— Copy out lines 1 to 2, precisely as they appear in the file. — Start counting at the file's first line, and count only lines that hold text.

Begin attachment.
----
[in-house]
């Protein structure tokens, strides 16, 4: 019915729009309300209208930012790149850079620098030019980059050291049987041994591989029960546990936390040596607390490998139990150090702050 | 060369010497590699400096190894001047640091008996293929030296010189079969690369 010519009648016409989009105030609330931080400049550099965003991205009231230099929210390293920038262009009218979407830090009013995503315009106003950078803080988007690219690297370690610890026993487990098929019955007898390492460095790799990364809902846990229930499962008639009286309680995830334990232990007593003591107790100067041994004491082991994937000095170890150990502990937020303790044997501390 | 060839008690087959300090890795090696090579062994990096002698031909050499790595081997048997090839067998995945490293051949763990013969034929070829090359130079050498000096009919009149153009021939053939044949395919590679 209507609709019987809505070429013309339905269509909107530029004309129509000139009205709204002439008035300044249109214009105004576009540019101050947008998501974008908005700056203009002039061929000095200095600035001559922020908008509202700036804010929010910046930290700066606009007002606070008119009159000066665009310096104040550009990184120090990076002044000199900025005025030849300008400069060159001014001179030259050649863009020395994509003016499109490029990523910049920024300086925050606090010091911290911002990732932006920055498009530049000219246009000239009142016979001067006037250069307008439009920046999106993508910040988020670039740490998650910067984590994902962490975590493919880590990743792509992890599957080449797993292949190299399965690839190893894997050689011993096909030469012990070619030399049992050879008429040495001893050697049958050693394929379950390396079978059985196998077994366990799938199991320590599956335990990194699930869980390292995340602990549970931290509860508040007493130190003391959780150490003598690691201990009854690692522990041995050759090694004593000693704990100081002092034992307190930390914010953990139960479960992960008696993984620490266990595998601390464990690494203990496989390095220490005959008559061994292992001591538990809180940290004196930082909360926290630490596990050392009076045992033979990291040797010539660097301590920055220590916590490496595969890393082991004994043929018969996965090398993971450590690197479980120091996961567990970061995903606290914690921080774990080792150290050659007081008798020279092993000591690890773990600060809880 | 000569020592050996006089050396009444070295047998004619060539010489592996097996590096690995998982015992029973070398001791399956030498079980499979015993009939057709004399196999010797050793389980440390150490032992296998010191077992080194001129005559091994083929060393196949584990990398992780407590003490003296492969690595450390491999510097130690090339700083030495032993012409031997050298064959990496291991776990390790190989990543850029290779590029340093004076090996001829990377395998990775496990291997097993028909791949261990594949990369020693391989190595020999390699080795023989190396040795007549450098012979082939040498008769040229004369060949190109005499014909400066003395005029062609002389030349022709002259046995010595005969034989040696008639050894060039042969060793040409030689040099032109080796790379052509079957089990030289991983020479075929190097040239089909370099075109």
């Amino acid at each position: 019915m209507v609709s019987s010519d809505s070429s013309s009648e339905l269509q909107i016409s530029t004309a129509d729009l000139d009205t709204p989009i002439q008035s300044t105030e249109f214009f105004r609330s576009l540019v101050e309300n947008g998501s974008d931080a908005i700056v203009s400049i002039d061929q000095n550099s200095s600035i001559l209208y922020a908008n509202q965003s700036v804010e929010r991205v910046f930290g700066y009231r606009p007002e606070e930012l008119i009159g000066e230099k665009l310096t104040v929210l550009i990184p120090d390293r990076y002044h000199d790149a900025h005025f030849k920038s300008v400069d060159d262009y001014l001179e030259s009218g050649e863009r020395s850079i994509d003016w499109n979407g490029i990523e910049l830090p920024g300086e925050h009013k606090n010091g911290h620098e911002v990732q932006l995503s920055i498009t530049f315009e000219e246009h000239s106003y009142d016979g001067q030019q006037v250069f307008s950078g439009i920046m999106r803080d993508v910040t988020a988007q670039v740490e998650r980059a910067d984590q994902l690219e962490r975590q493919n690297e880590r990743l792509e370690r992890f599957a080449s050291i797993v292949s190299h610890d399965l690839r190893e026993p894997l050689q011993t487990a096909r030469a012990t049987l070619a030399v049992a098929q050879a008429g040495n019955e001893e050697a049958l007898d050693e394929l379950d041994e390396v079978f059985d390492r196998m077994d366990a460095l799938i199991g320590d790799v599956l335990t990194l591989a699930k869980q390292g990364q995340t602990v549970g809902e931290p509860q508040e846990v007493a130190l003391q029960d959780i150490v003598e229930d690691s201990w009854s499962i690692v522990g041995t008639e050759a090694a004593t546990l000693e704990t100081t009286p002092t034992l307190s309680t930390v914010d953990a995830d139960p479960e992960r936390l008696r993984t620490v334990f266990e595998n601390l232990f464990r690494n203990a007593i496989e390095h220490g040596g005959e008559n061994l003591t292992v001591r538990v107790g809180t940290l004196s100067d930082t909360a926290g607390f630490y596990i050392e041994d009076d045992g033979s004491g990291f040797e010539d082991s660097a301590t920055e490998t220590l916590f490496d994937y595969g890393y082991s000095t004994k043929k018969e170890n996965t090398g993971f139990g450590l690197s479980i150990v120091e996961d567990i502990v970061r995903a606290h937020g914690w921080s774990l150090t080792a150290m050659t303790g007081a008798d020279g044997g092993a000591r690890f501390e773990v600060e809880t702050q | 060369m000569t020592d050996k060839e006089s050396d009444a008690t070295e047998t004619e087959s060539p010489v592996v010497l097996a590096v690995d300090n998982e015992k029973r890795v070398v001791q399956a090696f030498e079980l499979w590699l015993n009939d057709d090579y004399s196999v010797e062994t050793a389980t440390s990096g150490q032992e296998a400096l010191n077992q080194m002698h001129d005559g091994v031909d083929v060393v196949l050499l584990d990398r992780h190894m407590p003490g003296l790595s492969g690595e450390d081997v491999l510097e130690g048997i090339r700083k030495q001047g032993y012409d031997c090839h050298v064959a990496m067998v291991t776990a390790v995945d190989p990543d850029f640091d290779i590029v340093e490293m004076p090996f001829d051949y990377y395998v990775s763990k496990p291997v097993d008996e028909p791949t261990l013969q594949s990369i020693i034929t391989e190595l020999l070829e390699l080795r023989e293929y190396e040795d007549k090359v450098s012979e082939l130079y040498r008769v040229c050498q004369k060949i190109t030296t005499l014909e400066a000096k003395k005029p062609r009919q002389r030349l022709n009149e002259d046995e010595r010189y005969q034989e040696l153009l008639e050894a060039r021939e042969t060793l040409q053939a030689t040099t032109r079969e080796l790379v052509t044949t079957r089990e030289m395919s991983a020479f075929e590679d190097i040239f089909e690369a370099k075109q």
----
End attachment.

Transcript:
[in-house]
């Protein structure tokens, strides 16, 4: 019915729009309300209208930012790149850079620098030019980059050291049987041994591989029960546990936390040596607390490998139990150090702050 | 060369010497590699400096190894001047640091008996293929030296010189079969690369 010519009648016409989009105030609330931080400049550099965003991205009231230099929210390293920038262009009218979407830090009013995503315009106003950078803080988007690219690297370690610890026993487990098929019955007898390492460095790799990364809902846990229930499962008639009286309680995830334990232990007593003591107790100067041994004491082991994937000095170890150990502990937020303790044997501390 | 060839008690087959300090890795090696090579062994990096002698031909050499790595081997048997090839067998995945490293051949763990013969034929070829090359130079050498000096009919009149153009021939053939044949395919590679 209507609709019987809505070429013309339905269509909107530029004309129509000139009205709204002439008035300044249109214009105004576009540019101050947008998501974008908005700056203009002039061929000095200095600035001559922020908008509202700036804010929010910046930290700066606009007002606070008119009159000066665009310096104040550009990184120090990076002044000199900025005025030849300008400069060159001014001179030259050649863009020395994509003016499109490029990523910049920024300086925050606090010091911290911002990732932006920055498009530049000219246009000239009142016979001067006037250069307008439009920046999106993508910040988020670039740490998650910067984590994902962490975590493919880590990743792509992890599957080449797993292949190299399965690839190893894997050689011993096909030469012990070619030399049992050879008429040495001893050697049958050693394929379950390396079978059985196998077994366990799938199991320590599956335990990194699930869980390292995340602990549970931290509860508040007493130190003391959780150490003598690691201990009854690692522990041995050759090694004593000693704990100081002092034992307190930390914010953990139960479960992960008696993984620490266990595998601390464990690494203990496989390095220490005959008559061994292992001591538990809180940290004196930082909360926290630490596990050392009076045992033979990291040797010539660097301590920055220590916590490496595969890393082991004994043929018969996965090398993971450590690197479980120091996961567990970061995903606290914690921080774990080792150290050659007081008798020279092993000591690890773990600060809880 | 000569020592050996006089050396009444070295047998004619060539010489592996097996590096690995998982015992029973070398001791399956030498079980499979015993009939057709004399196999010797050793389980440390150490032992296998010191077992080194001129005559091994083929060393196949584990990398992780407590003490003296492969690595450390491999510097130690090339700083030495032993012409031997050298064959990496291991776990390790190989990543850029290779590029340093004076090996001829990377395998990775496990291997097993028909791949261990594949990369020693391989190595020999390699080795023989190396040795007549450098012979082939040498008769040229004369060949190109005499014909400066003395005029062609002389030349022709002259046995010595005969034989040696008639050894060039042969060793040409030689040099032109080796790379052509079957089990030289991983020479075929190097040239089909370099075109």